Maggie knows that her work to help build power and organizational sustainability in L.A. social justice movements is meaningful, and that she's uniquely able to bring value to her team. "It's not just my academic or work training—it's because of my lived experience that I'm a valuable asset," she says. "And I want to live and work and exist in a world and in a community that is more equitable for everyone, that improves outcomes and quality for life for everyone here. That's why this work matters."
3 Myths about Social Justice Work—And What It's Really Like Instead
Working with nonprofits for her entire career, Maggie has run up against preconceived notions of what the field is like and what it looks like to build a fulfilling career within it. She's shared some of those with us:
- You can't earn a living wage in philanthropic work. This is a common misconception, says Maggie. "There's no reason to think that you need to not earn a living wage to do organizing work or support grassroots movements," she says. "I want to use my privilege to continue to elevate this message: folks should be [and are,] paid for the labor and work that goes into this."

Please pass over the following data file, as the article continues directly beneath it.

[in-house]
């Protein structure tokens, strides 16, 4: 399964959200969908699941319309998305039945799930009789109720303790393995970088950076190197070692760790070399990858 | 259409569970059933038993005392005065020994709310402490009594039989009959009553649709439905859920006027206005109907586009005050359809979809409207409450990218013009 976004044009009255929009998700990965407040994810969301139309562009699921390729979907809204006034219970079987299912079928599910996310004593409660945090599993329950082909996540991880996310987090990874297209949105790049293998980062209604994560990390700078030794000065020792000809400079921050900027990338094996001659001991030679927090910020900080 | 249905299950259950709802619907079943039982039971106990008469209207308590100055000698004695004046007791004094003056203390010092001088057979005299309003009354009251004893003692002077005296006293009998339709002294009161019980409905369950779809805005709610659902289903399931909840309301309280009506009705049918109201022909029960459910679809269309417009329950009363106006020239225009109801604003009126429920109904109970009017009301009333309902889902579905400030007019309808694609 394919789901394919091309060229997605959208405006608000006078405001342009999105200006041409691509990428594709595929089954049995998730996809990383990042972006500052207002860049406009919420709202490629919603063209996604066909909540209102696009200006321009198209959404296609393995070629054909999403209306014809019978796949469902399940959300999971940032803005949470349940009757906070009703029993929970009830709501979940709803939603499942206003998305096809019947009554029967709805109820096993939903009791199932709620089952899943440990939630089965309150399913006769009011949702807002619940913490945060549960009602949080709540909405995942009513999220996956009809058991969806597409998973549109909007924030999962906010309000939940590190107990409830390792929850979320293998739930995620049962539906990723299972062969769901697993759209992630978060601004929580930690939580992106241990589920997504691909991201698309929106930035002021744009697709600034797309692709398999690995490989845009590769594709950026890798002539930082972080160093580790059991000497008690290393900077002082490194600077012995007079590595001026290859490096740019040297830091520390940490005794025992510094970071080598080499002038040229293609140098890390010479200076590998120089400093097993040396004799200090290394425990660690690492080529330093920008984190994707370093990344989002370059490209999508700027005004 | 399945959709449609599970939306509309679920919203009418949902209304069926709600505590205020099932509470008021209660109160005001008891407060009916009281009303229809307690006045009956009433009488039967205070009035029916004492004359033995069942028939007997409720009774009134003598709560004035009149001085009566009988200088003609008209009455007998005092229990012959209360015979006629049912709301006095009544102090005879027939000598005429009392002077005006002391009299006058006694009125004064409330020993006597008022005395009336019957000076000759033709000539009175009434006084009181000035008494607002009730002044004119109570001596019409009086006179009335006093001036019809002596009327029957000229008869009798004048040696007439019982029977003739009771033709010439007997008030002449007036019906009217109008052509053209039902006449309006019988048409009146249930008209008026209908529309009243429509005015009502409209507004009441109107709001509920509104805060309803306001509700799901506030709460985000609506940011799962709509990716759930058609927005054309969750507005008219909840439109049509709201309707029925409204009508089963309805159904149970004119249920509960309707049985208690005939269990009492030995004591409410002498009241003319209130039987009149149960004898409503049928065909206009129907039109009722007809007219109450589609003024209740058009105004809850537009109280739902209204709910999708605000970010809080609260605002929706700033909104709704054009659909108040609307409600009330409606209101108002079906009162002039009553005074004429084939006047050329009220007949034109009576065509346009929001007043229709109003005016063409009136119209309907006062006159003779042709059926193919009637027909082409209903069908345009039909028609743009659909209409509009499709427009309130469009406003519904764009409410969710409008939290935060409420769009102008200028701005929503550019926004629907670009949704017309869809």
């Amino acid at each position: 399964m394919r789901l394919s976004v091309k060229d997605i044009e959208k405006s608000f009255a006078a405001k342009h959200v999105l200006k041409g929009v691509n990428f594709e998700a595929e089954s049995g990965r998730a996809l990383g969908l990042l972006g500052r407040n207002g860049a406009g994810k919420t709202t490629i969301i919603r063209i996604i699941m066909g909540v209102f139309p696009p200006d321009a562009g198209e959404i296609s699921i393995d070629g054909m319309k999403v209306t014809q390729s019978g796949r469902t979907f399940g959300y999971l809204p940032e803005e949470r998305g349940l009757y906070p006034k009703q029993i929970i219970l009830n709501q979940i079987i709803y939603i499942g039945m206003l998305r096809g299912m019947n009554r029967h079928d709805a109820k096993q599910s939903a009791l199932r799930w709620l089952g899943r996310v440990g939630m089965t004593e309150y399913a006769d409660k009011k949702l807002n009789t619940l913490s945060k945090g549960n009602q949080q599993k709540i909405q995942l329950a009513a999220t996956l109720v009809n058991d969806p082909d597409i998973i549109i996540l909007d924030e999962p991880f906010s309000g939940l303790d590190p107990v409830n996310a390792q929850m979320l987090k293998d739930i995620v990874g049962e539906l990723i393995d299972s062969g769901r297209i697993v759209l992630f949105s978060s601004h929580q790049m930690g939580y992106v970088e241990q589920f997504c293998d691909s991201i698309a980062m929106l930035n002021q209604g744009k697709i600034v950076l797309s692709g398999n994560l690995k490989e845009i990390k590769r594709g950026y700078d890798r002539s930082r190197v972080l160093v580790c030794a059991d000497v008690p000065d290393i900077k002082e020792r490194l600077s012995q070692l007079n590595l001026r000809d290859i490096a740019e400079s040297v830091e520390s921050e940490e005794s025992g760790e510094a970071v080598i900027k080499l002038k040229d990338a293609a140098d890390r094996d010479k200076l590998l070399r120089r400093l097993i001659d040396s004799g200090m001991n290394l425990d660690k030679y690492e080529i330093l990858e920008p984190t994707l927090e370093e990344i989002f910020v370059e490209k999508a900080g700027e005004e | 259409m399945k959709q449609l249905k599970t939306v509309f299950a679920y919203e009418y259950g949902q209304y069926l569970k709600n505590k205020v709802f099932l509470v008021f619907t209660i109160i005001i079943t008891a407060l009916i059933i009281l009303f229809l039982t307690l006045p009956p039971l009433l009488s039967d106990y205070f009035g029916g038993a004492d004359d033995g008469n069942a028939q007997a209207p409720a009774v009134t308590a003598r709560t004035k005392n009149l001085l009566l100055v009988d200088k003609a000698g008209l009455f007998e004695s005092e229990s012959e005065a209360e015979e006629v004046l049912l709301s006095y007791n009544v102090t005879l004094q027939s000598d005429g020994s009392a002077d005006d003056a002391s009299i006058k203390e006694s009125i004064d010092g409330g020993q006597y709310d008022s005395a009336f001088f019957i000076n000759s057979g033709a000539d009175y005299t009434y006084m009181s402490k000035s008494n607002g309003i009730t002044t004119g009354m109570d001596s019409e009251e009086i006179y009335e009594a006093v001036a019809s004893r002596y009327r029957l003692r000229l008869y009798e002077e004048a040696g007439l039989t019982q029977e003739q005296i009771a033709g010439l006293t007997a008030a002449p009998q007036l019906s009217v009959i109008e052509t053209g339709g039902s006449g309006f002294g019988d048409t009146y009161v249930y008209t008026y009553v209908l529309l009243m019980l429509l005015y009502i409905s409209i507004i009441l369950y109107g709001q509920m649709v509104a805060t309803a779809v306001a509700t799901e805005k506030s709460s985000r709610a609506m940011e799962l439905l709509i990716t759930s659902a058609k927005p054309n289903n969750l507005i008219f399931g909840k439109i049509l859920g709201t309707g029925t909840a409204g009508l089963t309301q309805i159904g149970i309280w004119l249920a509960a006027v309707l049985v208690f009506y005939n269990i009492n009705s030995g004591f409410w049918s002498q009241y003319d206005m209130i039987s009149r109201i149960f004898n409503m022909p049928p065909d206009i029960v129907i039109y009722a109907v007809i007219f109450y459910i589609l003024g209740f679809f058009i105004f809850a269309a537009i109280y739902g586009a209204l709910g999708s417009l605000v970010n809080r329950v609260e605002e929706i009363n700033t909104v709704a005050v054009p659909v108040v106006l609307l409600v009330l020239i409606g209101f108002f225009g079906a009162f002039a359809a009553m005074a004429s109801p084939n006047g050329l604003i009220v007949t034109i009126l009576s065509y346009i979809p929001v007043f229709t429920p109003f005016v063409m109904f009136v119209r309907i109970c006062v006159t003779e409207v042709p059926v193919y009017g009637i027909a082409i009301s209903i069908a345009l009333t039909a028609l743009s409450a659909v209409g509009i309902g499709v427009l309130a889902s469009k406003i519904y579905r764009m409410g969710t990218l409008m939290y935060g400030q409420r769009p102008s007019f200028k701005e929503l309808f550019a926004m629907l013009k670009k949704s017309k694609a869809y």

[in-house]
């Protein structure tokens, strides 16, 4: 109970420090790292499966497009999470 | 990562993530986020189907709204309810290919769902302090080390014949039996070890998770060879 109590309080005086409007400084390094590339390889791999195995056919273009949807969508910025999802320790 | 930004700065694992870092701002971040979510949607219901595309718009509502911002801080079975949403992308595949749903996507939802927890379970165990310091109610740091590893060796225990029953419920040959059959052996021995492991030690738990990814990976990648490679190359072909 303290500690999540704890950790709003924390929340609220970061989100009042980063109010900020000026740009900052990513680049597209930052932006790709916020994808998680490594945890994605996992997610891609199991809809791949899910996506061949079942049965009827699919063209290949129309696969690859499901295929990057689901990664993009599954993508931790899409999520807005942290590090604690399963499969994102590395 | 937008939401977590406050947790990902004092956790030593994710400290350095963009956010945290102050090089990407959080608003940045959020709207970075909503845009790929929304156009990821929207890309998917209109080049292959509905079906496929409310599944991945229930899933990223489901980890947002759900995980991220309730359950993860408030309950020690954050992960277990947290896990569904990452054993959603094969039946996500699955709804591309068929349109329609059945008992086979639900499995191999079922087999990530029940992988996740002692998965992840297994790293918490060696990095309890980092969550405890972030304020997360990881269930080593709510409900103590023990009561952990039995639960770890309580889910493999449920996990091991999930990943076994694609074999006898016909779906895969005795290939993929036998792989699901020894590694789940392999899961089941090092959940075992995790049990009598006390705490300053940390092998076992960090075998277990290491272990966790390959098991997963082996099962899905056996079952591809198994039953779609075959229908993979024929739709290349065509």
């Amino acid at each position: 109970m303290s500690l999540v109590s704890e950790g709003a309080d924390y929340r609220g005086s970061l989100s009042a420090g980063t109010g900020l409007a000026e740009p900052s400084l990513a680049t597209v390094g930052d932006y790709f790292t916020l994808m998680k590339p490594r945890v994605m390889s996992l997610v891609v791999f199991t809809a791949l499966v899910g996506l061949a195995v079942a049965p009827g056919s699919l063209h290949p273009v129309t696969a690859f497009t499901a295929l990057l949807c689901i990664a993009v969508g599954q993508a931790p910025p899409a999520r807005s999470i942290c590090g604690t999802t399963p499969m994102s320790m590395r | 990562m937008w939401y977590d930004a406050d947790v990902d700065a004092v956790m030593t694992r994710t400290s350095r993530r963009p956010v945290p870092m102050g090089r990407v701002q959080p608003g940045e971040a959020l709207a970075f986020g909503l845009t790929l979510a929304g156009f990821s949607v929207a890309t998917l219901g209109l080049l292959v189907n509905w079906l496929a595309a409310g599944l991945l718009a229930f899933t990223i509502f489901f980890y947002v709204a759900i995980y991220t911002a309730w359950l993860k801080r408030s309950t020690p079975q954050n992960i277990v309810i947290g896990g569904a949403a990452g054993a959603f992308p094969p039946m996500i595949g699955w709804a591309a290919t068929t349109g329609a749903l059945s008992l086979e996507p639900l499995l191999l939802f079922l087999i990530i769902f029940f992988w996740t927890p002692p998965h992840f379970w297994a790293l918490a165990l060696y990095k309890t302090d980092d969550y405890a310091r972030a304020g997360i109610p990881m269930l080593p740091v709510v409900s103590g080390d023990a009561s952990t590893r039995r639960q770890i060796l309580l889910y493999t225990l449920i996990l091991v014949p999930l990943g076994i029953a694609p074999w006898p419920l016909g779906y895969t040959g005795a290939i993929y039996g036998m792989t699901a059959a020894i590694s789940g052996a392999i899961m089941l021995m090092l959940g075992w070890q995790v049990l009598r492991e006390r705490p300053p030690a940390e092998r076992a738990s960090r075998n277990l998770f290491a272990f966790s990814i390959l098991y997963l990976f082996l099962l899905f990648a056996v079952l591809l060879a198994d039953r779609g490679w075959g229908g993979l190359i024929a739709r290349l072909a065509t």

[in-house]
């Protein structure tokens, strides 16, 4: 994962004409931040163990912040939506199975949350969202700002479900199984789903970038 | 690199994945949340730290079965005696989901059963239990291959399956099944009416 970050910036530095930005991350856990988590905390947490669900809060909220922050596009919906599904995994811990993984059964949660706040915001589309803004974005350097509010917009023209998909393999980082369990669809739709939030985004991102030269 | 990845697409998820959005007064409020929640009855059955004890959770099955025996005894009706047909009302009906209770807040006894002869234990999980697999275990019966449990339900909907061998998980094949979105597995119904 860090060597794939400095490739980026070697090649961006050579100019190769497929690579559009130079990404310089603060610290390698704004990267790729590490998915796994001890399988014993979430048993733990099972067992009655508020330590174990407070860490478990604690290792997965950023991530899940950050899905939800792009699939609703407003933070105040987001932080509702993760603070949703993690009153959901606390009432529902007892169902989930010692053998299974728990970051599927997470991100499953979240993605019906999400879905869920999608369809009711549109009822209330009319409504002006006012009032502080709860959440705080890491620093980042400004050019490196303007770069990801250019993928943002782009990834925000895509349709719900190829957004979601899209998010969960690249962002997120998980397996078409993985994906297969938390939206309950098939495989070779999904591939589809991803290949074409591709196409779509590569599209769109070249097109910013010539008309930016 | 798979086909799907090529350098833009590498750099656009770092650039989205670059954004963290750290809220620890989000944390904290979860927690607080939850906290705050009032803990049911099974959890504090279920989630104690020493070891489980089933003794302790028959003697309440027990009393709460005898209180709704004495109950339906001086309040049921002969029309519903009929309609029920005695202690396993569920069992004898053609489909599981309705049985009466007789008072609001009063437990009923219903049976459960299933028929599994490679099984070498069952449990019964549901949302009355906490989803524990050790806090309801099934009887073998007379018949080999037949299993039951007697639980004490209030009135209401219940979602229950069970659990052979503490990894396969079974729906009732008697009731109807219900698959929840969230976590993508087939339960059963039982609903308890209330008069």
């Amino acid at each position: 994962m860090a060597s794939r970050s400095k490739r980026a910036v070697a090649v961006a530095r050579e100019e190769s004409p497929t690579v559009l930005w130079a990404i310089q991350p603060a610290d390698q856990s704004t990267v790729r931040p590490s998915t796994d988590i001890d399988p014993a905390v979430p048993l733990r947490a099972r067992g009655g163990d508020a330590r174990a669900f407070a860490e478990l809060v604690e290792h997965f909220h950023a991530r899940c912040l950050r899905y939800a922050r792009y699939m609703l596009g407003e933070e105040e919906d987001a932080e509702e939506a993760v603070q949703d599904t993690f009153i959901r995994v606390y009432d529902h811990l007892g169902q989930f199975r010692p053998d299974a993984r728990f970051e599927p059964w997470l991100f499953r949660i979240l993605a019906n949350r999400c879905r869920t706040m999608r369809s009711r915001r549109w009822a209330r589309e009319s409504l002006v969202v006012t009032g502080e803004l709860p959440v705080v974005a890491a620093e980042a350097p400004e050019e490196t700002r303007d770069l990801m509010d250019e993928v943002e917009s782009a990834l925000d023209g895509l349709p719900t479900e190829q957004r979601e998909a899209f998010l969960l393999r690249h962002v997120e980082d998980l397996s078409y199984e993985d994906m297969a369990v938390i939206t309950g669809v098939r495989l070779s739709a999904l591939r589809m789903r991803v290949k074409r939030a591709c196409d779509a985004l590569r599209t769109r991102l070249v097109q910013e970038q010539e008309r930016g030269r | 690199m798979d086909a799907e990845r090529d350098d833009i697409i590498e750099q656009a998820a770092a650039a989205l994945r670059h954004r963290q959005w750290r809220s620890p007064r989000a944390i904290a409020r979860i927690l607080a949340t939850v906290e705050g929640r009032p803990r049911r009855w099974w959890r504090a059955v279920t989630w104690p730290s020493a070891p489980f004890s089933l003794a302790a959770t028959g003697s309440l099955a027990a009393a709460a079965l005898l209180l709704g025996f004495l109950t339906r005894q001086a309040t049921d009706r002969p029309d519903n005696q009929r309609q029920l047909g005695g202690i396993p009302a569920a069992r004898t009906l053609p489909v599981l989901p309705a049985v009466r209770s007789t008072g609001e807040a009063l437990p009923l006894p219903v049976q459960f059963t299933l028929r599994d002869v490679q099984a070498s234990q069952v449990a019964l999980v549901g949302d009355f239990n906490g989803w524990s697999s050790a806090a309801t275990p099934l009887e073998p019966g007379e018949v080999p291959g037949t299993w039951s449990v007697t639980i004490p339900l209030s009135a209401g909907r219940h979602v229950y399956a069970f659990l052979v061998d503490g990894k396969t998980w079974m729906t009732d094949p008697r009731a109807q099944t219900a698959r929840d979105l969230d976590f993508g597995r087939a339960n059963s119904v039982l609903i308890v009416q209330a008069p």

- Working against oppressive systems is joyless. Yes, Maggie's work deals with serious topics like systemic racism and discrimination. "But just because it's hard doesn't mean that it has to be bad, or ugly, or absent of joy and fun," she says. "I'm so grateful to be in community with people that I don't only enjoy, but I have genuine love for."
- Professionalism means only one thing. "There are conceptions of professionalism that are really steeped in unhealthy, white supremacist, patriarchal approaches to work. Infusing work with joy and love is how we counteract that," says Maggie.
If you're thinking you'd like to work for a nonprofit organization like Liberty Hill, Maggie encourages you to apply.
Think about what you're good at, she says, and then find a place that's in need of your skills. "From a finance department to comms to programs like leadership operations, there is so much need out there. If you're looking for an opportunity, chances are there's somewhere that you could be a good fit."